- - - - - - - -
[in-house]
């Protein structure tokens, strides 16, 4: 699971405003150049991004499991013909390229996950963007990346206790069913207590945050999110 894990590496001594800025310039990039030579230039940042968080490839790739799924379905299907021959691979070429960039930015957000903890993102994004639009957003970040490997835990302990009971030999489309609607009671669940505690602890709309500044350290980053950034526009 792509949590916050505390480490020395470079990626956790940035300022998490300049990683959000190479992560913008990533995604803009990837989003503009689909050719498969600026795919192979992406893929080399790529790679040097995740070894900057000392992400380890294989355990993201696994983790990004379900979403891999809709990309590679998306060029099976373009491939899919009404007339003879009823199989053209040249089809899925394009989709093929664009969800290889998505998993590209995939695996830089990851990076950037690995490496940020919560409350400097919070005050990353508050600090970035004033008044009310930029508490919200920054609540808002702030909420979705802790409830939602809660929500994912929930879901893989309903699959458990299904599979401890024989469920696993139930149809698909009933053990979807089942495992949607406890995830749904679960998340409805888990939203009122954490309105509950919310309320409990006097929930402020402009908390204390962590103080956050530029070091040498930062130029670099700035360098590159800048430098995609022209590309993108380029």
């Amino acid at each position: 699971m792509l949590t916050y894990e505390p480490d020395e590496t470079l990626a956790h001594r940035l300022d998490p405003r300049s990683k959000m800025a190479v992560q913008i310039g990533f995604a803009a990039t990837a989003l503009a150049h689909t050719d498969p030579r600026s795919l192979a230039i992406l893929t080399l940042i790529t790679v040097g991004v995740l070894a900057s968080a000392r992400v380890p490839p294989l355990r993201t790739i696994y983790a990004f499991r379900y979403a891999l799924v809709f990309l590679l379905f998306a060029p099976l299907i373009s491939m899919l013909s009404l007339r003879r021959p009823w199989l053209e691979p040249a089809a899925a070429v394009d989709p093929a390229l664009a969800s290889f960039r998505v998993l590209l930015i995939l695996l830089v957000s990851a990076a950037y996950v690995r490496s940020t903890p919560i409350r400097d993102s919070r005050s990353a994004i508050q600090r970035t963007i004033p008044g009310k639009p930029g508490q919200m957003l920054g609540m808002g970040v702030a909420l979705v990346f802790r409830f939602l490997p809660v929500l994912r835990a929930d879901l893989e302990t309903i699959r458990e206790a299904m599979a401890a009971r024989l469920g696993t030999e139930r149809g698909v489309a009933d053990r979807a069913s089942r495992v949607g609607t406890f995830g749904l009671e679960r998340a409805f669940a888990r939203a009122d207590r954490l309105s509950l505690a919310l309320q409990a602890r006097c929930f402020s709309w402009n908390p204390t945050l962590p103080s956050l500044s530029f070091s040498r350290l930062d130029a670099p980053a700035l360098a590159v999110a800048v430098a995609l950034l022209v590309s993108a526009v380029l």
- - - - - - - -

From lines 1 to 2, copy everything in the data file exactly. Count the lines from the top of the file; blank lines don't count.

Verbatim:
[in-house]
């Protein structure tokens, strides 16, 4: 699971405003150049991004499991013909390229996950963007990346206790069913207590945050999110 894990590496001594800025310039990039030579230039940042968080490839790739799924379905299907021959691979070429960039930015957000903890993102994004639009957003970040490997835990302990009971030999489309609607009671669940505690602890709309500044350290980053950034526009 792509949590916050505390480490020395470079990626956790940035300022998490300049990683959000190479992560913008990533995604803009990837989003503009689909050719498969600026795919192979992406893929080399790529790679040097995740070894900057000392992400380890294989355990993201696994983790990004379900979403891999809709990309590679998306060029099976373009491939899919009404007339003879009823199989053209040249089809899925394009989709093929664009969800290889998505998993590209995939695996830089990851990076950037690995490496940020919560409350400097919070005050990353508050600090970035004033008044009310930029508490919200920054609540808002702030909420979705802790409830939602809660929500994912929930879901893989309903699959458990299904599979401890024989469920696993139930149809698909009933053990979807089942495992949607406890995830749904679960998340409805888990939203009122954490309105509950919310309320409990006097929930402020402009908390204390962590103080956050530029070091040498930062130029670099700035360098590159800048430098995609022209590309993108380029």